As an electrical engineering major in the T.J. Smull College of Engineering, you’ll gain a solid foundation in the field. You’ll take courses on electronics, control systems, microprocessors, and electric power. If you are interested in a particular area – like communications, power systems or advanced electronics – you can choose from a variety of upper-level elective courses in these areas.
Our academic program is rigorous. Expect to work hard and be challenged. However, we offer a supportive and collaborative environment. Your professors and fellow students in the college will become your friends and family. You will have the opportunity to connect with ONU alumni and they will help you succeed and open doors for you.
Upon graduation, you’ll be ready for whatever the future holds, whether it’s designing the next-generation smartphone, managing projects for a major energy corporation, building robotic systems or even launching your own company!
Mighty Mouse A-Mazes
A mouse, a maze, a race to the center. At the Micromouse Competition – sponsored by the Institute of Electrical and Electronics Engineers (IEEE) – students design, construct and program an autonomous robotic mouse to compete with other mice in finding the center of a maze within the least amount of time. Held once a year, the competition pits ONU’s team against teams from other engineering schools across the region. In case you’re wondering, the Polar Bears usually capture one of the top competition awards.
The Ultimate Learning Environment
We are overjoyed to open the brand new James Lehr Kennedy Engineering Building this fall. The 105,000-square-foot facility is able to accommodate 600 students and includes more than 10,000 square feet of a large-scale project and design space for capstone projects, competitive design projects, and other direct industry engagement. Further, it provides flexible space that can be adjusted to various projects and features more than 2,000 square feet for research labs that can exist on their own or can be combined into larger spaces for bigger projects.
Get A High-Impact Head Start
We boast a 100 percent placement rate for students in co-op employment opportunities, which begin in the second semester of the junior year and continue for one year. Our computer engineering students co-op at well-known companies like RoviSys, Battelle, IBM, Timken, Rockwell Automation, Wright-Patterson Air Force Base, and Cooper Tire & Rubber Company. Computer engineering had a 100 percent placement rate for graduates six months after graduation in recent years.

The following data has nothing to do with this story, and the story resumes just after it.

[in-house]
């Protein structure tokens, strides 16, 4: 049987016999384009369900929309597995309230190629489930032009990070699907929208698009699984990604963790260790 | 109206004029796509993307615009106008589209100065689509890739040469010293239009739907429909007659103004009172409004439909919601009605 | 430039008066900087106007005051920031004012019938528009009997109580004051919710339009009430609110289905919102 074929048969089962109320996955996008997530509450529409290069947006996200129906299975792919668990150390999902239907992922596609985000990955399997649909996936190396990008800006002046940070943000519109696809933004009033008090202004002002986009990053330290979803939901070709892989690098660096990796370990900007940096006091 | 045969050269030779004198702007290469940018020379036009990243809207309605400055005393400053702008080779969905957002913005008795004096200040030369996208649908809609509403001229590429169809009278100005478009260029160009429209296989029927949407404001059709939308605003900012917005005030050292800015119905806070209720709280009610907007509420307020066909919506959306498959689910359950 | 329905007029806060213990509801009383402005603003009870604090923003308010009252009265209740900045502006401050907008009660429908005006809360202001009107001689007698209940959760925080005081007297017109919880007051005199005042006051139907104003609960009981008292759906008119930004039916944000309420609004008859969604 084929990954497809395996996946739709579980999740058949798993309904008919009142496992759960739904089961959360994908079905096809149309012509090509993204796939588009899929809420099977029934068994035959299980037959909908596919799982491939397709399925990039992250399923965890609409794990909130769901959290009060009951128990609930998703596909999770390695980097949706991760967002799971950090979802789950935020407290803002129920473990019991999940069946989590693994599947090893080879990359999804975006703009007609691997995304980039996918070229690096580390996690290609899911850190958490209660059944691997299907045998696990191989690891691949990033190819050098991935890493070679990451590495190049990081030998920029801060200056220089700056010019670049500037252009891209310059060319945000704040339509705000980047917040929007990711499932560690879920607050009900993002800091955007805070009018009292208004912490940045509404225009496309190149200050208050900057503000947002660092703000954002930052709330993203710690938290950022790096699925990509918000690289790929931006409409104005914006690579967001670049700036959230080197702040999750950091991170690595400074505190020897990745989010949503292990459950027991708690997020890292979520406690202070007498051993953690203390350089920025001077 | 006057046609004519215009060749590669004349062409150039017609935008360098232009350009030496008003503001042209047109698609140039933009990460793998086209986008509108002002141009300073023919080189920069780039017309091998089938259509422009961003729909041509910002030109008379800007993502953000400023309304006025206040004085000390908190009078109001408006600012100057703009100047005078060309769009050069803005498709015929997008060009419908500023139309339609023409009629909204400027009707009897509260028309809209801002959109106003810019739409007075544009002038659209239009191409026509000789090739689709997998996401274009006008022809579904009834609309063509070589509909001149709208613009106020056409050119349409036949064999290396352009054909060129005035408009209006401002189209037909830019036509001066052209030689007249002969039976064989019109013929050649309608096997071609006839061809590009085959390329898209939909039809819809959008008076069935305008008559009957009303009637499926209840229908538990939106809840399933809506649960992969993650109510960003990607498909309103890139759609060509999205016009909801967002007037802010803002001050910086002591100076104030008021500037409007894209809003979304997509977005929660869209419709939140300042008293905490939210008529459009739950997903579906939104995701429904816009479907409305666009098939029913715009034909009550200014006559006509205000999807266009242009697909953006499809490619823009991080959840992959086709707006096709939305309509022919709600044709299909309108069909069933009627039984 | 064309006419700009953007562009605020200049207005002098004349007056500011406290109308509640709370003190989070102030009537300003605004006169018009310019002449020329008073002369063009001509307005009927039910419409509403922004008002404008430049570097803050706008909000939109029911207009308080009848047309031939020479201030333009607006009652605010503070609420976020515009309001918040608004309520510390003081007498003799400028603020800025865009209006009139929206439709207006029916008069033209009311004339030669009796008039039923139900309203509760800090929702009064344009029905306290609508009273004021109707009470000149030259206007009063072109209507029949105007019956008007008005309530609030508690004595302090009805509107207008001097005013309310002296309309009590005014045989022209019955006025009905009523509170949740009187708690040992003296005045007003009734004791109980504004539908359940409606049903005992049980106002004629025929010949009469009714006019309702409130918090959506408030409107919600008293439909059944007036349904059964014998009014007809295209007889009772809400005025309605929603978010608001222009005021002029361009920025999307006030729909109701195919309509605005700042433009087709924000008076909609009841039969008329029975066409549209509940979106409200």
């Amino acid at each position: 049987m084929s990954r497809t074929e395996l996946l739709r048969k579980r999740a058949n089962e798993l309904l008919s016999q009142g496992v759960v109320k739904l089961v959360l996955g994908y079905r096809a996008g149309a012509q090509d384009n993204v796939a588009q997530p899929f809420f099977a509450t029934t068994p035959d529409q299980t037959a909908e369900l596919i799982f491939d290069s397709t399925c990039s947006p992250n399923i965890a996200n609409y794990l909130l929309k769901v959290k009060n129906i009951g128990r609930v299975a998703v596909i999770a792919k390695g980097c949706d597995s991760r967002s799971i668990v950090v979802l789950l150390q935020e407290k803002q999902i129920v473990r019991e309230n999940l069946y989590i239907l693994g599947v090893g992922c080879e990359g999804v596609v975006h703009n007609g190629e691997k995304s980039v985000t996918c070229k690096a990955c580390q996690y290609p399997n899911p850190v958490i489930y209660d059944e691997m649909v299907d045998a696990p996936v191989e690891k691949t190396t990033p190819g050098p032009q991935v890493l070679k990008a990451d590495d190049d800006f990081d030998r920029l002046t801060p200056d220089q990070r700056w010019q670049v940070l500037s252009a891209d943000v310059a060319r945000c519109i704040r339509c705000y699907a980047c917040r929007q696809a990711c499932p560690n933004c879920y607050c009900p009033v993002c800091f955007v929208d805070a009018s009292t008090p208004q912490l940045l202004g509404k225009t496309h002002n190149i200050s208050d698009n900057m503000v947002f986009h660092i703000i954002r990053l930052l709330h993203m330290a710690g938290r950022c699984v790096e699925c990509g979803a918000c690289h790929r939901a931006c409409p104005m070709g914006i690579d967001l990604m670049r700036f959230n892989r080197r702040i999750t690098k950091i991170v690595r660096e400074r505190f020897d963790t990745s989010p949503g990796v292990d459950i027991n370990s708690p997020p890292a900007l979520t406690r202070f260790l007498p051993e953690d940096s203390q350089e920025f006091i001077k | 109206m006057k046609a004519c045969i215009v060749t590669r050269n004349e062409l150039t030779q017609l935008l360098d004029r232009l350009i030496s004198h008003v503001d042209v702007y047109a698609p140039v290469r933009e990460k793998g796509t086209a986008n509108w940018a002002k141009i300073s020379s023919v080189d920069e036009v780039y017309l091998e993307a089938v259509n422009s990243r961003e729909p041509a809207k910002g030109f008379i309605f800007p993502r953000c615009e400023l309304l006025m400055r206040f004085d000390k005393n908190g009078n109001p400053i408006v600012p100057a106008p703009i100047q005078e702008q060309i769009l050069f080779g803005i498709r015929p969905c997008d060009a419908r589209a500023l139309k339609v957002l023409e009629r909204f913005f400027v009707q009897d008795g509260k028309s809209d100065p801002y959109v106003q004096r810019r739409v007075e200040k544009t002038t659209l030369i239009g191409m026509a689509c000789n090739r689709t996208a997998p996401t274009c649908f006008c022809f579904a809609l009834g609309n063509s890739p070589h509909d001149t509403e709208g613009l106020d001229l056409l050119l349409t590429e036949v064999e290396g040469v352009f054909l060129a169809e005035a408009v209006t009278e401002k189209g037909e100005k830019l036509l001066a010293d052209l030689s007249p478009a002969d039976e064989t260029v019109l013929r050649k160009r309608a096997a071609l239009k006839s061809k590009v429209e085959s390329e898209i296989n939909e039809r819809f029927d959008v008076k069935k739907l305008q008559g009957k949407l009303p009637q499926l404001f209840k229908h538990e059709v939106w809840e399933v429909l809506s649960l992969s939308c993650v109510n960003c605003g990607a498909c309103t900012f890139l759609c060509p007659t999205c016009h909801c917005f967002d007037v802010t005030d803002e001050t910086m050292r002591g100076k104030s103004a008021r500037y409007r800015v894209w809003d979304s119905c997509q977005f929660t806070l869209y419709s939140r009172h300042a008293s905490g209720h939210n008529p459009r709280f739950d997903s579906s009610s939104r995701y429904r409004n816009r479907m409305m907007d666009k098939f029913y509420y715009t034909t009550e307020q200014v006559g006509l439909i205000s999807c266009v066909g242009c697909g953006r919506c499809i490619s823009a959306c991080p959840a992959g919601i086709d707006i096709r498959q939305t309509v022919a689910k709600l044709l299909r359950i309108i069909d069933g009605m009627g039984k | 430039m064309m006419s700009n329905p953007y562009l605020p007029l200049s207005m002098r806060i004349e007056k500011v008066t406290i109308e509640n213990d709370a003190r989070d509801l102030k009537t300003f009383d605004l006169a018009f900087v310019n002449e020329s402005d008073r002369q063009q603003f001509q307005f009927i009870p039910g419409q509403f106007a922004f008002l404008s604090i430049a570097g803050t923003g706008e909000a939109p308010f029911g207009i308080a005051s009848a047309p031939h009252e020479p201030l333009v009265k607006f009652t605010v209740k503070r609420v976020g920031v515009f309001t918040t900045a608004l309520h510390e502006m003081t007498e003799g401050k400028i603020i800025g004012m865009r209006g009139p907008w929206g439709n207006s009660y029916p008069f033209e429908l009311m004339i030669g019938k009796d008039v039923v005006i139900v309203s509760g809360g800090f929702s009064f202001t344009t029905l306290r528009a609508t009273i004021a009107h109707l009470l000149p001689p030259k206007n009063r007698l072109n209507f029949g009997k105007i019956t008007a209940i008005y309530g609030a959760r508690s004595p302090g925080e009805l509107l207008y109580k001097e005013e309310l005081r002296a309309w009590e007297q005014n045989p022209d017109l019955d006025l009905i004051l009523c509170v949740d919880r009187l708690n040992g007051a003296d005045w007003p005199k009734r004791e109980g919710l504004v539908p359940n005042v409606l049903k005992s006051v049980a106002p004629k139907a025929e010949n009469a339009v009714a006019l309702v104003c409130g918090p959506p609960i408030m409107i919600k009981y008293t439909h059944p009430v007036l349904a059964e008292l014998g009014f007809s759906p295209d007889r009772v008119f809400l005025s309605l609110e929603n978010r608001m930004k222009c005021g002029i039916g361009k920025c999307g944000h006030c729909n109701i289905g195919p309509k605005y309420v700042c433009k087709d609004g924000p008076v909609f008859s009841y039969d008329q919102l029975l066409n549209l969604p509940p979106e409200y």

Program Educational Objectives: Graduates of the electrical engineering program are expected to attain the following attributes:
Success in their chosen career.
Engagement in continuing professional development.
Effectiveness in communicating with those both inside and outside of electrical engineering.
A predisposition toward practicing the professional, ethical and moral responsibilities of electrical engineers.
Readiness to accept challenging assignments and responsibilities.
Student Outcomes: By the time of graduation, students majoring in electrical engineering will have:
An ability to identify, formulate, and solve complex engineering problems by applying principles of engineering, science, and mathematics
An ability to apply engineering design to produce solutions that meet specified needs with consideration of public health, safety, and welfare, as well as global, cultural, social, environmental, and economic factors
An ability to communicate effectively with a range of audiences
An ability to recognize ethical and professional responsibilities in engineering situations and make informed judgments, which must consider the impact of engineering solutions in global, economic, environmental, and societal contexts
An ability to function effectively on a team whose members together provide leadership, create a collaborative and inclusive environment, establish goals, plan tasks, and meet objectives
An ability to develop and conduct appropriate experimentation, analyze and interpret data, and use engineering judgment to draw conclusions
An ability to acquire and apply new knowledge as needed, using appropriate learning strategies.​​​​​​​​​​​​​​